Worthy, Part 2


Rhiannon Worthy came from a family of remarkable women. Her mother, Abigail Padgett Worthy, had not been content to sit at home while her husband managed a newspaper, and instead joined him, becoming one of Seattle’s first women correspondents in the 40s, and when her husband died from cancer, just two years after Rhiannon was born, Abigail took over as managing editor, often carting her young daughter down to the paper with her. Rhiannon’s oldest sister, Raegan, was a talented painter, earning a scholarship to study in Paris during her junior year of high school, and the middle daughter, Rosalind had a high aptitude for science and the fledgling field of computing. Rhiannon had been the surprise child in her family, born when Raegan was sixteen and Rosalind fourteen, so she wasn’t very close to her older sisters as a child.

As accomplished as Abigail and her two oldest daughters were, they also had many problems, as mental illness ran in Abigail’s family. When she was a child, Raegan sometimes heard voices, whispers at first, but as a she grew older, the voices grew louder and more urgent. Her first major episode was while she was studying abroad, and caused her to cut short her trip. Ironically, the worse her condition was, the more expressive her work became, earning her several exhibitions before she was twenty. Her mother struggled to help her, especially since Raegan was often uncooperative, frequently going off her medications to fuel her creativity. At last, Abigail had to have Raegan institutionalized. The treatment was effective, but Raegan found she could no longer create. Faced with the prospect of a life without her art, Raegan swallowed a lethal quantity of drain cleaner during one of her visits home. She was twenty-two. As a result, Rhiannon, age six at the time, knew almost nothing about her oldest sister, save for a few details Rosalind would share over the years. Perhaps due to the loss of her older sister, Rosalind endeavored to be a better sibling to Rhiannon. Even though she was in college, Rosalind made every effort to be with her baby sister, looking after Rhiannon when she home, phoning frequently and sending gifts when she was away. While Rosalind also had bouts with paranoia and anxiety, it was a physical and not a mental issue, that afforded her more time with Rhiannon.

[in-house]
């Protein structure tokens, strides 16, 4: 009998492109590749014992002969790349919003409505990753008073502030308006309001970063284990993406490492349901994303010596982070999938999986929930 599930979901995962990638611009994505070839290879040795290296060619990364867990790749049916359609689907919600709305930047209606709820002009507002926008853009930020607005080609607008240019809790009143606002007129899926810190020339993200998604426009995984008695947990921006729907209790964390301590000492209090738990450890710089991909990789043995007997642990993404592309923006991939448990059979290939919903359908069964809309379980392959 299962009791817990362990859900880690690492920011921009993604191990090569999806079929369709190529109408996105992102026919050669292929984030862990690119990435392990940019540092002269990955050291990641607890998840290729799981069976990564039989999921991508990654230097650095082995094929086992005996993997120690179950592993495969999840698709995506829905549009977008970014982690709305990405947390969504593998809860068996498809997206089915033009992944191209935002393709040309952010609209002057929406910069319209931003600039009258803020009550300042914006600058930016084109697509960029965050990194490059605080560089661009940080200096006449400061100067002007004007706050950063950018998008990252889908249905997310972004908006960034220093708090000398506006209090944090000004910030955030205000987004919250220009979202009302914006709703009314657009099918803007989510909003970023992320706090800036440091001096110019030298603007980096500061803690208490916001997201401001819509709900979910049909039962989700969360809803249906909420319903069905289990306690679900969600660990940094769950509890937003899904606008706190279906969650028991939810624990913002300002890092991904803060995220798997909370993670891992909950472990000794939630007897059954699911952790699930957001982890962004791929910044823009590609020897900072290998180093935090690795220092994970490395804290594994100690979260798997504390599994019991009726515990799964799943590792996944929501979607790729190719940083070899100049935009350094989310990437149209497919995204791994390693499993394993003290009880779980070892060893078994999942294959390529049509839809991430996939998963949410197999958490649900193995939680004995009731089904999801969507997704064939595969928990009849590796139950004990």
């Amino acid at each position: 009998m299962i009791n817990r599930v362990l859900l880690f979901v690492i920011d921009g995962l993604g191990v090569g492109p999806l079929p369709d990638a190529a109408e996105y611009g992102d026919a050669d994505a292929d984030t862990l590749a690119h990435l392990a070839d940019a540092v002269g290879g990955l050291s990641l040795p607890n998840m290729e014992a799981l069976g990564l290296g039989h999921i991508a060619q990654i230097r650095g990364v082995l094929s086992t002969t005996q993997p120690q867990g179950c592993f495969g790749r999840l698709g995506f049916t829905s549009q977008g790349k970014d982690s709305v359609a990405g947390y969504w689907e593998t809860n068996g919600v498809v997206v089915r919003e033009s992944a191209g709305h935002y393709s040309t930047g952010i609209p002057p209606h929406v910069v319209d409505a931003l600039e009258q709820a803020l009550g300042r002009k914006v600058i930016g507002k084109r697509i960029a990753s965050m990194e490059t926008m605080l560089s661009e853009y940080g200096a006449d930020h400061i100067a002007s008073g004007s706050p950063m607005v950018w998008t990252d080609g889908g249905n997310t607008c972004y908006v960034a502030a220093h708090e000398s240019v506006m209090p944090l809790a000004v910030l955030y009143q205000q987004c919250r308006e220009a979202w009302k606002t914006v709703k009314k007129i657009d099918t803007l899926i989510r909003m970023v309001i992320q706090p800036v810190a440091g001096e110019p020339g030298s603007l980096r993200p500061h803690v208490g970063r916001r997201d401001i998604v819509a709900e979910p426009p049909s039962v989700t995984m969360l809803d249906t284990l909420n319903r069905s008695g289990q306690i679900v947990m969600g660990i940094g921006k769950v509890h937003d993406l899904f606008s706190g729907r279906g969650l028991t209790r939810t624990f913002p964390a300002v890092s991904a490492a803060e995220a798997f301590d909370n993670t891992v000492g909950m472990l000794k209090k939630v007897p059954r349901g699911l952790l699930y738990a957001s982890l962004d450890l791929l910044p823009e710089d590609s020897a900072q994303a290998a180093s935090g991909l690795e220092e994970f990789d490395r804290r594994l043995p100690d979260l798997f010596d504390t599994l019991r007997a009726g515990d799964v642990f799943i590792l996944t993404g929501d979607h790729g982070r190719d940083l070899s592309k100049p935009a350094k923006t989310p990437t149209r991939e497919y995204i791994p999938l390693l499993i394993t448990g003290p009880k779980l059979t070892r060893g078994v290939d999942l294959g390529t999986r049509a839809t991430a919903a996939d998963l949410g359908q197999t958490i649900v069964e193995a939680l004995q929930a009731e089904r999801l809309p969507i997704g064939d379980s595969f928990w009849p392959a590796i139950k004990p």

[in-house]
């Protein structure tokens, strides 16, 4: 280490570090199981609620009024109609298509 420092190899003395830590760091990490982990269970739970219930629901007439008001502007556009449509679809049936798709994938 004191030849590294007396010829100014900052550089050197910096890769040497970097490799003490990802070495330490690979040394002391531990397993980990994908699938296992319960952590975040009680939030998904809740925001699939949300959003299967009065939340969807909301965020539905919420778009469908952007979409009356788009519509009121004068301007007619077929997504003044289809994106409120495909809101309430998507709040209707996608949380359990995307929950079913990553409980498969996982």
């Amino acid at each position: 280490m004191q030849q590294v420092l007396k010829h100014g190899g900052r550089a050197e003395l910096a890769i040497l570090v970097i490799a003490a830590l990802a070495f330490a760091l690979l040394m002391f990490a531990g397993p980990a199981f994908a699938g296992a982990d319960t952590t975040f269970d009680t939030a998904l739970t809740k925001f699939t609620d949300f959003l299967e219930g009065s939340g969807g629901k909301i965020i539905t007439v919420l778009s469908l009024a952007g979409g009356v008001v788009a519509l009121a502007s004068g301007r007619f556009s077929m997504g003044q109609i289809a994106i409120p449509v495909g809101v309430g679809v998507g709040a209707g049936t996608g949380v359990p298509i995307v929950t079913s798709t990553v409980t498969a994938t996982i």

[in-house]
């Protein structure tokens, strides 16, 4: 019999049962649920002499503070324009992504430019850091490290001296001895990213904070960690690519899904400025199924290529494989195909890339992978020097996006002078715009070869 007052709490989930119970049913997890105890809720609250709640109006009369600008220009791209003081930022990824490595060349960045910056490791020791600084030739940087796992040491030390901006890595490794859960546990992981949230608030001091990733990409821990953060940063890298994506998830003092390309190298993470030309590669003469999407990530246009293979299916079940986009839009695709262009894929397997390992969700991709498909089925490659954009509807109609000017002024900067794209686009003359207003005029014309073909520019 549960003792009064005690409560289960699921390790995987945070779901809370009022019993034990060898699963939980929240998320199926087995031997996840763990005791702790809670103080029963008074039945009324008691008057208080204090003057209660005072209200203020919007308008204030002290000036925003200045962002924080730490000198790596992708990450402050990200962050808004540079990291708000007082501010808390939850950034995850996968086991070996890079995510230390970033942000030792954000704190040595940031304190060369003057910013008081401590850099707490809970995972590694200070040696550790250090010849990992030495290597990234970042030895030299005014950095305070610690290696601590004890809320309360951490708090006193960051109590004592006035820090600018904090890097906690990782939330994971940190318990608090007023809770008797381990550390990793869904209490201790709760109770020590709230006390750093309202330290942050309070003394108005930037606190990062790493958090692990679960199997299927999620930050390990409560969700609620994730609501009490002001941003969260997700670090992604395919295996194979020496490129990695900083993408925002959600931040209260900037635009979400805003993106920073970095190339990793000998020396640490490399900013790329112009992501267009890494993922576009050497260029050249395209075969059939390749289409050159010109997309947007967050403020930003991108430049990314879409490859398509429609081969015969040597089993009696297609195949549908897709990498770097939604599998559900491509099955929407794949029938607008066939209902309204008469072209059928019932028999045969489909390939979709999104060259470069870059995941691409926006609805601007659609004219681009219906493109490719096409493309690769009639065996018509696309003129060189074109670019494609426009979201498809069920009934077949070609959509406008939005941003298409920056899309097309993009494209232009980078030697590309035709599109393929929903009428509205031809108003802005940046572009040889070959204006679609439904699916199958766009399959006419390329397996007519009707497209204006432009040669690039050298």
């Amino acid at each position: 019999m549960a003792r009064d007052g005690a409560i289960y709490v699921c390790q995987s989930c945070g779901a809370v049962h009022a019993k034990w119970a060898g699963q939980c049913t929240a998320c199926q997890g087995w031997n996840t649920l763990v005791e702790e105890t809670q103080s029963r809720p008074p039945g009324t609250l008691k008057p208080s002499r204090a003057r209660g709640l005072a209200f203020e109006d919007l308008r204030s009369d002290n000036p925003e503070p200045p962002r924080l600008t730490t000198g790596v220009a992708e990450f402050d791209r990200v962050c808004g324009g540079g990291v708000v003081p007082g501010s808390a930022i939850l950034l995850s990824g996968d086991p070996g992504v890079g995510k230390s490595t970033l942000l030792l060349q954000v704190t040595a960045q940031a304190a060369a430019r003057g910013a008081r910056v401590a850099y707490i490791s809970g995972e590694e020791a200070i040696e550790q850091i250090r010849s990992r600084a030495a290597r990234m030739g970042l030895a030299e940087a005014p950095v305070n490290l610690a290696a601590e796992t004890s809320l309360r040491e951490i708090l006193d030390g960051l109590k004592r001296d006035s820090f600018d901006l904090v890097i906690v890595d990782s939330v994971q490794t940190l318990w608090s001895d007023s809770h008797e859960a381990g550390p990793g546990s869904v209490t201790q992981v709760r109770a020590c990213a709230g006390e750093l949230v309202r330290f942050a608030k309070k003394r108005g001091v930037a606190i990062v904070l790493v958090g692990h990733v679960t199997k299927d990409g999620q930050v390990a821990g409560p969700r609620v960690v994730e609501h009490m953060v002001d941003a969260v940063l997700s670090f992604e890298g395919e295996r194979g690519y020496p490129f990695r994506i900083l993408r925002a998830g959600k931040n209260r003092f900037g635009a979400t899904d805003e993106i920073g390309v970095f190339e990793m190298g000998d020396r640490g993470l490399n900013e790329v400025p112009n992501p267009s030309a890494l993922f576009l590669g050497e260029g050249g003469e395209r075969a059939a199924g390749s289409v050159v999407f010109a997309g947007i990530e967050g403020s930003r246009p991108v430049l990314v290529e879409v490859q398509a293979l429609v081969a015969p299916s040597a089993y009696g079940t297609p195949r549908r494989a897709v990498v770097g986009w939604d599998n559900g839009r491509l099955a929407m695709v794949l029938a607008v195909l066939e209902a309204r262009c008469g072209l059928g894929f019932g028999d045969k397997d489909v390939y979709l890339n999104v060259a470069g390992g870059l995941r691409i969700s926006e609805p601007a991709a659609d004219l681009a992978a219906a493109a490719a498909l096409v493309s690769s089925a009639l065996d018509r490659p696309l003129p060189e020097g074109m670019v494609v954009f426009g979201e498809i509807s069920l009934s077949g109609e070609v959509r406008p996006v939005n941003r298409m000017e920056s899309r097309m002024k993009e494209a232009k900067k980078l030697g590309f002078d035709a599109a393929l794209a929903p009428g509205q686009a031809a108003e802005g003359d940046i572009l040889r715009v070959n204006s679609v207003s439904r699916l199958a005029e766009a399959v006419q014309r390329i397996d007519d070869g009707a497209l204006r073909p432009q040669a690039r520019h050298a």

Toward the end of her sophomore year, Rosalind was diagnosed with cervical cancer which had spread to her uterus. She underwent a hysterectomy and radiation treatments which left her incapable of conceiving or carrying a child. While starting a family had not been a priority for her, she had never completely ruled out the possibility until her treatment made it impossible. She took more than a year off from school and sank into a major depression. The only bright spot for her was the time she spent with Rhiannon. Eventually, she recovered and continued her studies, but she was grateful for the opportunity she’d had to bond with her remaining sister.

As she got older, Rhiannon’s mother began showing signs of mental illness as well. Shortly after Rhiannon graduated high school, it became necessary for Rosalind to put Abigail into a nursing home. For the first few years, Abigail was able to recognize her daughters but as time went on her memory failed her and each time Rhiannon visited, she saw more of her mother slip away. One consequence of her visits was that Rhiannon had the chance to interact with the nursing staff, and she found the work they did appealing to her.

Rhiannon always worried she, too, would one day have to deal with psychological problems, but she made it through high school and into college without any signs of trouble. While not as talented as her older sister, Rosalind, she also had an aptitude for science, and with all the experience she’d gained from taking care of her mother and the times she spent quizzing the staff at the nursing home, she decided on a career in nursing. She also had an ulterior motive, as she felt it would be a good way to meet a well-to-do doctor. Once she had her degree, she packed her bags and headed to Portland where she’d received an offer from Armstrong Memorial Medical Center. It was here, during a rotation in neurology, that she met the head of the department, Dr. Daniel Winthrop Hawkins, and began an affair with him.

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